Old 11-18-2008, 07:27 PM
Alex D Alex D is offline
 
Join Date: Jan 2005
Location: Dallas, TX
Posts: 114
Default Transition Training

All of these points are correct, but there was one that was not mentioned. It is legal for you to hire a CFI to teach you or your family in your personal RV, as long as the aircraft is not in Phase One. I know I have been asked by RV?ers to ride with them in their maiden flight.

Alex De Dominicis
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  #19  
Old 11-18-2008, 07:58 PM
rv7charlie rv7charlie is offline
 
Join Date: May 2006
Location: Pocahontas MS
Posts: 3,887
Default

I hate to say this, but if you want to train someone in your own plane for free, you might want to read your insurance policy carefully 1st. Even if the FAA is ok with it, most (if not all) of the policies I've had on experimentals exclude 'training' from coverage. You might be able to get a rider for coverage if you ask. I actually found an underwriter once that would write an 'open pilot' policy on my -4. It was about 50% more expensive & I only kept it a year since I never actually needed to use it.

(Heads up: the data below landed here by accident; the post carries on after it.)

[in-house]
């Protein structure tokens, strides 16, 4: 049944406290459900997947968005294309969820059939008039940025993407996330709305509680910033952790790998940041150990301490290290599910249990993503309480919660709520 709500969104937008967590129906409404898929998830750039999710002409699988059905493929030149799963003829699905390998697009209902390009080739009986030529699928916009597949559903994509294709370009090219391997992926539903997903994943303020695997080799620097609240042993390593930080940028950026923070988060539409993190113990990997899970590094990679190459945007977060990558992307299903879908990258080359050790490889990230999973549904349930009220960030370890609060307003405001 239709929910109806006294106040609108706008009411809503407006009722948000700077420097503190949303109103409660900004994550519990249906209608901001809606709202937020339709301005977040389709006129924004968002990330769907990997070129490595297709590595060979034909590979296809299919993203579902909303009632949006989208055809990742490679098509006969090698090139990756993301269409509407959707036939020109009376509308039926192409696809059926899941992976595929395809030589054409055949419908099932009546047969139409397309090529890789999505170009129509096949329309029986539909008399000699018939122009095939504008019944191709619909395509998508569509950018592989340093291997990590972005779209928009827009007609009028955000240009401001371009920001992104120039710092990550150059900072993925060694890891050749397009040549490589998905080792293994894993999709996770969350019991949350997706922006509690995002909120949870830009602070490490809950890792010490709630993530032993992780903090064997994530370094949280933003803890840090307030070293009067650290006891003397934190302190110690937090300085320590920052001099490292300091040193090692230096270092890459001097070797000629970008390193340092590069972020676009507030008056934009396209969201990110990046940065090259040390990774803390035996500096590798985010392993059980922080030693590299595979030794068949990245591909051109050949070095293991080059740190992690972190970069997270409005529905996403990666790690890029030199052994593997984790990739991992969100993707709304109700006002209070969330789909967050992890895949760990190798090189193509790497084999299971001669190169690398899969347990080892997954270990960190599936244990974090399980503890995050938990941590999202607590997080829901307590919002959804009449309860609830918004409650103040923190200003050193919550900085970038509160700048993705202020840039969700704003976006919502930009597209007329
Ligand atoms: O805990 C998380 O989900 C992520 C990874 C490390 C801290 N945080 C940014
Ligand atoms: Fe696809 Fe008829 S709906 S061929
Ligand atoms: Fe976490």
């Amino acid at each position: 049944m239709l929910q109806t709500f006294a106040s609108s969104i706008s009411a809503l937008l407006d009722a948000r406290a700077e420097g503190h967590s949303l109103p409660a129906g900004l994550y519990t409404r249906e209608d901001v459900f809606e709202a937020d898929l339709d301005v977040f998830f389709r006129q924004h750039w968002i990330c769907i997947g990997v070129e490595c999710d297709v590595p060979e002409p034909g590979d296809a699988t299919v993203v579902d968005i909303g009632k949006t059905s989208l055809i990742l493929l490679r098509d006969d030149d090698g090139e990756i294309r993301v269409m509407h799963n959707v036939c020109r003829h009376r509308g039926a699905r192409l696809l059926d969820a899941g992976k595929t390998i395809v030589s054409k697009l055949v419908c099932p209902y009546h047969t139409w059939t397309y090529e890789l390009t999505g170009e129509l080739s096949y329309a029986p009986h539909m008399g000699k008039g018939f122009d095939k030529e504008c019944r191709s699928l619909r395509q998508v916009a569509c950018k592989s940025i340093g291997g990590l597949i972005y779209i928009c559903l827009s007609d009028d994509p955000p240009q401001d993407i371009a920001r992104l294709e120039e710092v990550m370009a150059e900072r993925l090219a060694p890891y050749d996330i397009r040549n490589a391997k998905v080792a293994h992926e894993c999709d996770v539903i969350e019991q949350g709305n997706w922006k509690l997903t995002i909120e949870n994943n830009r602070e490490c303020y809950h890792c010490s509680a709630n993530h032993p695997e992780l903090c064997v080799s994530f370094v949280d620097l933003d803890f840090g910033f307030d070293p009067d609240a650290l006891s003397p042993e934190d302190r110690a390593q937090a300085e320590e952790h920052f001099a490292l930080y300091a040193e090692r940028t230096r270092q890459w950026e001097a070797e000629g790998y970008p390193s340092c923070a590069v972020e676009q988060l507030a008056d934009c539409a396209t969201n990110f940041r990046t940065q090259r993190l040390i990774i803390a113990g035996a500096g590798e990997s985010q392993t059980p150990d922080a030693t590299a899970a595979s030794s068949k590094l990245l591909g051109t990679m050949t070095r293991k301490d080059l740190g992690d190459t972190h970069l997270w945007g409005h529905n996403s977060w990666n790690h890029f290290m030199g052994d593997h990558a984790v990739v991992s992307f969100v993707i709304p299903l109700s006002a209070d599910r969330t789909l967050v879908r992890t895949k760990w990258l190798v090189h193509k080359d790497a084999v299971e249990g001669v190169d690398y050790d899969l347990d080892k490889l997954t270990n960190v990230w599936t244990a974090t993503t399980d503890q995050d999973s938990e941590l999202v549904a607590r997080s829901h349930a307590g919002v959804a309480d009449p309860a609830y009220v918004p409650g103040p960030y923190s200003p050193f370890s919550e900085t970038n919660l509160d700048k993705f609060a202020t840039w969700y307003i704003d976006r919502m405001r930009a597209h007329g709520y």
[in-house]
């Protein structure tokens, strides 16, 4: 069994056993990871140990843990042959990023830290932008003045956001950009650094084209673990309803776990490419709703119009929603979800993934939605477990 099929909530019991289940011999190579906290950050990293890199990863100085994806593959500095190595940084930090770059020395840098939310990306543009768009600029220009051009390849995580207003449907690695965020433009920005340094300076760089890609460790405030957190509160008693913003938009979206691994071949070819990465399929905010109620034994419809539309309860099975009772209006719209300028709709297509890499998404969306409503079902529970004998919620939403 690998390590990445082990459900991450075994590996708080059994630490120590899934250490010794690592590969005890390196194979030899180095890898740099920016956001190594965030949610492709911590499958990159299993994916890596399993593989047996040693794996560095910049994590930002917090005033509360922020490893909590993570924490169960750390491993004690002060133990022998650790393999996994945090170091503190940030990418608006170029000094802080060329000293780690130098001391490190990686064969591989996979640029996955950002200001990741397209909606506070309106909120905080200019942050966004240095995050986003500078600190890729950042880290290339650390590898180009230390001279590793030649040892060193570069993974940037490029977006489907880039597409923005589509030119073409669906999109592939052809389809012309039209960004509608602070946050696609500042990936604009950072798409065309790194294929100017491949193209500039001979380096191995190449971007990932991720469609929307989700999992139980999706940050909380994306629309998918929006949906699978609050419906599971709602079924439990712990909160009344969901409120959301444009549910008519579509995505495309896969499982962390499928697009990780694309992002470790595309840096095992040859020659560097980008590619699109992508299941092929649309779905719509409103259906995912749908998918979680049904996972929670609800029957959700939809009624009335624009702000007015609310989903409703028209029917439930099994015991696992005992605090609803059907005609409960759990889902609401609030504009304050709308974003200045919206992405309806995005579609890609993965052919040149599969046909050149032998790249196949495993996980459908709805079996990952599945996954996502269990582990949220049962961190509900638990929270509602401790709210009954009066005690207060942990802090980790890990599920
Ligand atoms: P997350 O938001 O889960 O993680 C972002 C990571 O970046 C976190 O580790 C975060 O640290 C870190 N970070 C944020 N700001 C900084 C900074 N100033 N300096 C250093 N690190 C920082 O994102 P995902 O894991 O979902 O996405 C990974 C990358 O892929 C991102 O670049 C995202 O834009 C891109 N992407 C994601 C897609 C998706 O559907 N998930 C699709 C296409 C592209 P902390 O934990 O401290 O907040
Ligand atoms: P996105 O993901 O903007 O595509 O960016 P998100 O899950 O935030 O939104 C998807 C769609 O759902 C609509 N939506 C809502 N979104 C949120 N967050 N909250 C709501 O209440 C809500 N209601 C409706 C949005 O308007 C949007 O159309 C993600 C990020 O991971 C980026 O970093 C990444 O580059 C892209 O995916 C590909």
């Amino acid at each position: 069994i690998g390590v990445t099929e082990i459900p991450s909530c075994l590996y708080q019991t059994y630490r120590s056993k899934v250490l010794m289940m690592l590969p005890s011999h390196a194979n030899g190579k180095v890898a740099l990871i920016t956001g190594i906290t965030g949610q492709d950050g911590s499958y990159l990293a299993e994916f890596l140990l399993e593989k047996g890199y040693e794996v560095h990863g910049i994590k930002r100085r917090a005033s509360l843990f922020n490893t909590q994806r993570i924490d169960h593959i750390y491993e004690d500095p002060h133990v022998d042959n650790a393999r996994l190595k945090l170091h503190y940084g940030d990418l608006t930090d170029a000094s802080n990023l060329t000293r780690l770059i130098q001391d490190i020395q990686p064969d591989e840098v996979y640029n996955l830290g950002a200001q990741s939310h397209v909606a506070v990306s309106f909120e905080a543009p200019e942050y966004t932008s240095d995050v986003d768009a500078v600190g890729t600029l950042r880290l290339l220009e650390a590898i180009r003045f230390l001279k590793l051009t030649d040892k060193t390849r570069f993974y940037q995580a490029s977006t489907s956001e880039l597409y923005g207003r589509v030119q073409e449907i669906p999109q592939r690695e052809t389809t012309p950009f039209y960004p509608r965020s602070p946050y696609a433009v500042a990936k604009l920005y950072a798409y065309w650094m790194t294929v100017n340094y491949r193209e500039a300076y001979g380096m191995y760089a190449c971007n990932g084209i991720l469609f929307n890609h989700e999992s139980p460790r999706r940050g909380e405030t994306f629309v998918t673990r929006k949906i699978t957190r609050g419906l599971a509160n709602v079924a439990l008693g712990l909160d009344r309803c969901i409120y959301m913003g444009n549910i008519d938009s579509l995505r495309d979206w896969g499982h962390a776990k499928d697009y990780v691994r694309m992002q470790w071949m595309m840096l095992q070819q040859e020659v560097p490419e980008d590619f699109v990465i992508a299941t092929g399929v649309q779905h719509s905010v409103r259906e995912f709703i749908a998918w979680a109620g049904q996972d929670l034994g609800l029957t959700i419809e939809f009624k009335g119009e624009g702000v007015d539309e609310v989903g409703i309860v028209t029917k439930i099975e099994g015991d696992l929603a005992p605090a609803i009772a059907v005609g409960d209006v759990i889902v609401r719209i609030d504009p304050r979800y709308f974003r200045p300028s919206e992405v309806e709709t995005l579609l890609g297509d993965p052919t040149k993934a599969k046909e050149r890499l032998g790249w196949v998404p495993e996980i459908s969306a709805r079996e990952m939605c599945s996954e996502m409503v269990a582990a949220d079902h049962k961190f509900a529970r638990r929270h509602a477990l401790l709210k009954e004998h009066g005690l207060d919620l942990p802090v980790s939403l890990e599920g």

Charlie
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  #20  
Old 11-19-2008, 08:29 AM
wjnmd wjnmd is offline
 
Join Date: Mar 2006
Location: Ft Myers, FL
Posts: 276
Default RV-7A flight instruction

Hi Alex:

I read your post in the VAF forum and just wanted to make sure I got the information right. I built an RV-7A and have completed all of the fly-off time and now I want to have my son learn to fly. I will pay for his lessons but I just want to make sure I am correct in that he can learn to fly with a willing instructor in my RV-7A. I reviewed the FARs and it appears that is legal but I just wanted to make sure I am right.

Thanks,
Bill Near